If you have questions about water injection, you could try Bob Norwood at (972) 831-8111. I know he has done some high performance motors with water or alcohol injection.
 
Originally posted by David:
You might talk to Jim at MechTech (760-432-0555) about this. They have done several Bell TT installations with Haltec engine management systems.


Thanks David. I spoke with someone at MechTech some months ago and they didn’t think there was any need to change the Bell system as currently delivered, but I’m not sure if it was Jim. So I called him yesterday and talked for quite awhile. He pretty much repeated that if I could get 93 octane fuel, the extra injectors and controller were adequate for the practical boost limits of the turbos in the Bell system. Placing that at around 7-8 psi should also approach the safe limits of the stock block, although I haven't done the math on that yet. He also thought that the Aquamist option was a very good way to add a margin of safety if I wanted to approach those limits with less concern about the last point or two of octane in a given tank of gas. Of course, relying on such a system creates one more point of potential failure, but if I can hear it ping I can lift. (By the way, does your system incorporate knock sensors?)

Anyway, I asked him about complete engine management systems and gave him every opportunity to convince me that I needed one, but he insisted that the system was pretty well sorted now and that I shouldn’t bother until I'm ready to move to the next level and all that comes with it. Needless to say, I appreciate his time and honesty. I think I'll try the basic system first, then add the H20 (which I've already ordered) and see how it goes.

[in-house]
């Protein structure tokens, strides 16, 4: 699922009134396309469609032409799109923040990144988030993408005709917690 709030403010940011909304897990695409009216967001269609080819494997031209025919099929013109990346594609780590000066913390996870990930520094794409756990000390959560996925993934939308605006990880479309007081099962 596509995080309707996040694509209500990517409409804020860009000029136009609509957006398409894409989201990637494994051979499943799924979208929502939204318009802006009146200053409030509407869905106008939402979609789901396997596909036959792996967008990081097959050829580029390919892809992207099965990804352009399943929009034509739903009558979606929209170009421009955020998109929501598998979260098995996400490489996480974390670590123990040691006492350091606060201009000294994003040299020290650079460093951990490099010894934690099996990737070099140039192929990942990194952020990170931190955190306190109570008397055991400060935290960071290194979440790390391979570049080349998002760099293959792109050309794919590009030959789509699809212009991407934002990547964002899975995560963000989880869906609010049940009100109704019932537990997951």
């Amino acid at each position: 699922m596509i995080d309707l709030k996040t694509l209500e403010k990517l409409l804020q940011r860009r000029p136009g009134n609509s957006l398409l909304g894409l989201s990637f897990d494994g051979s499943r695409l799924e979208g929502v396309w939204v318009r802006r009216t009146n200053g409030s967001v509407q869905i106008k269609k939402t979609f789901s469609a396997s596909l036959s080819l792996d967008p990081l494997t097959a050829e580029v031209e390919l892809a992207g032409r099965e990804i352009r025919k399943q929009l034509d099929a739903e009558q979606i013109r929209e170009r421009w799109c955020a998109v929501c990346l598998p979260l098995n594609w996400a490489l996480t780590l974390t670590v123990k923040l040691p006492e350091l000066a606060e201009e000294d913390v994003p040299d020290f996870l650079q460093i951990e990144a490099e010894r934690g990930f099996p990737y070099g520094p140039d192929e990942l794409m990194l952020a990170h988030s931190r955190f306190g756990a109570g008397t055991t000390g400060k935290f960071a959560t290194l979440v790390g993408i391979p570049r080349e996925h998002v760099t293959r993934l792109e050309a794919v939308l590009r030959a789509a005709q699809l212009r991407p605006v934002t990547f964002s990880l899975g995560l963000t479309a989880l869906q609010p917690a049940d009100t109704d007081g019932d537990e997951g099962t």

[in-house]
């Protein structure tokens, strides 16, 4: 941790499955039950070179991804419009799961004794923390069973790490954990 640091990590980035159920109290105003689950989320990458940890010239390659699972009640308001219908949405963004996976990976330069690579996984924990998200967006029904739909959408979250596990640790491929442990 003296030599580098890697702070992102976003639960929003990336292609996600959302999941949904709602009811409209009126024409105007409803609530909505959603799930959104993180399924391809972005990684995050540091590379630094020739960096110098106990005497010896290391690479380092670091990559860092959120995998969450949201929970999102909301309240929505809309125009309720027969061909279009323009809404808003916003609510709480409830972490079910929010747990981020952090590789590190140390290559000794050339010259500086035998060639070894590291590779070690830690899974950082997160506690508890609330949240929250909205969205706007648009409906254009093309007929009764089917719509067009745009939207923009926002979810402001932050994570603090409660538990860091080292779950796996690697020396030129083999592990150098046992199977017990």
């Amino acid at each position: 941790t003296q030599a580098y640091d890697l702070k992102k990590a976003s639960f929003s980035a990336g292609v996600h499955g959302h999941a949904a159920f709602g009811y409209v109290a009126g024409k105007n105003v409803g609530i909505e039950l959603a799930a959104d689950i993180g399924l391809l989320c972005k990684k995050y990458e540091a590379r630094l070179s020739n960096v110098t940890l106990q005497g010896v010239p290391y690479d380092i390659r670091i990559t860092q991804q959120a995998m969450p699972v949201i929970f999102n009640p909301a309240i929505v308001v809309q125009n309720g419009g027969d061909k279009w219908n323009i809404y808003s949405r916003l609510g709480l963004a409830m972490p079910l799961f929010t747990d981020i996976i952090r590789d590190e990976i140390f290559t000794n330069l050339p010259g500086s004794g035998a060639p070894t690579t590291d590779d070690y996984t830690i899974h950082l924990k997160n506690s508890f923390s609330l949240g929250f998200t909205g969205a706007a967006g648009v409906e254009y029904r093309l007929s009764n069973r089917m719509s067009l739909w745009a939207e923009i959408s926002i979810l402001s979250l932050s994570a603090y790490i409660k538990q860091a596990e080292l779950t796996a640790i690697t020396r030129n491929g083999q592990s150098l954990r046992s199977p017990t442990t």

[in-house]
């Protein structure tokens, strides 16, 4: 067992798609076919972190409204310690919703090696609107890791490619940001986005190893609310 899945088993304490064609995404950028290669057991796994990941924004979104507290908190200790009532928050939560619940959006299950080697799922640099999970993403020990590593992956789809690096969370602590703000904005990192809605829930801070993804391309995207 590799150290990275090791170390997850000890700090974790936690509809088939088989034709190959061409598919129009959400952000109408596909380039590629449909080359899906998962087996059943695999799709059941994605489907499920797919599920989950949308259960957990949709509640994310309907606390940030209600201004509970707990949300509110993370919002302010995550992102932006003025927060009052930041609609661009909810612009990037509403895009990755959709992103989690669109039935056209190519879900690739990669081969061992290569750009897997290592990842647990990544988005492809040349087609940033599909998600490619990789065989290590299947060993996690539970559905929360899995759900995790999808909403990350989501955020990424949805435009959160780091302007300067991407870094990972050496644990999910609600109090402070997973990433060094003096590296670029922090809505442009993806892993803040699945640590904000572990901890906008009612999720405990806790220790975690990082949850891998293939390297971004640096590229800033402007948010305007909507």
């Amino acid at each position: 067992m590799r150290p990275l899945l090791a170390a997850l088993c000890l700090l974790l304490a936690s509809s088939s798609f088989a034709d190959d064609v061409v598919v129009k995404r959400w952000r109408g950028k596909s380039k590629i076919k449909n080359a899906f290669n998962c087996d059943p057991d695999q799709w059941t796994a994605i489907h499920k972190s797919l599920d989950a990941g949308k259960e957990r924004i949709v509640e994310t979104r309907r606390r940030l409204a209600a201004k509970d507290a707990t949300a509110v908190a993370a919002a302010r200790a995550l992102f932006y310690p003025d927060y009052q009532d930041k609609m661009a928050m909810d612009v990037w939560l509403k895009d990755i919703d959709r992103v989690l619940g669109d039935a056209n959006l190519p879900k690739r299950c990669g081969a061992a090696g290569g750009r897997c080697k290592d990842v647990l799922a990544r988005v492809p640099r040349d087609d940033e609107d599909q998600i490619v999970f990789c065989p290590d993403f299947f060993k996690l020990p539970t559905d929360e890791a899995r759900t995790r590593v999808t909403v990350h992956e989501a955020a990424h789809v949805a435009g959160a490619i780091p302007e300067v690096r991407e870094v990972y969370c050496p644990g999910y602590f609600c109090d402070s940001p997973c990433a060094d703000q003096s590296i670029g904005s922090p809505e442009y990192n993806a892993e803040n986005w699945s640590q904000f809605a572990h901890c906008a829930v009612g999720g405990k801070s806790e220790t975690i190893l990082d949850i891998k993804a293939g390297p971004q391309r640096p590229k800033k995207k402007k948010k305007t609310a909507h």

Thanks again for your insights and suggestions. I hope to tap your knowledge of the upper limits in the year to come.
 
Sounds great! Let us know how it works out. I know for sure you can run, 5.5 - 6 psi on the Bell kit as it ships. If Larry can tune it or help you tune it to run 7+ psi that is great!

IMHO if you stay below 380-400 hp at the crank, you should be within the tolerances of the stock block, as long as you don't beat on it. 450 crank hp seems to be about the limit, although this will vary a bit from motor to motor.

I don't use a knock sensor on my motor because I have a fully programmable engine management system (Motec) so it is pretty safe, even at 16 psi. You can hear it run at http://www.ojaspatel.com/media/davidsnsx/davidsnsx.mp3 though it's a bit out of tune right now.

I would also think about tuning your motor on slightly lower octane than you know you can get (91 or 92 oct) so that there is a slight margin of error. You can lift when it knocks, but that is not always easy to pick up at high boost (loud) and it does not take long to hole a piston.

Good luck with your project.

[This message has been edited by David (edited 20 April 2001).]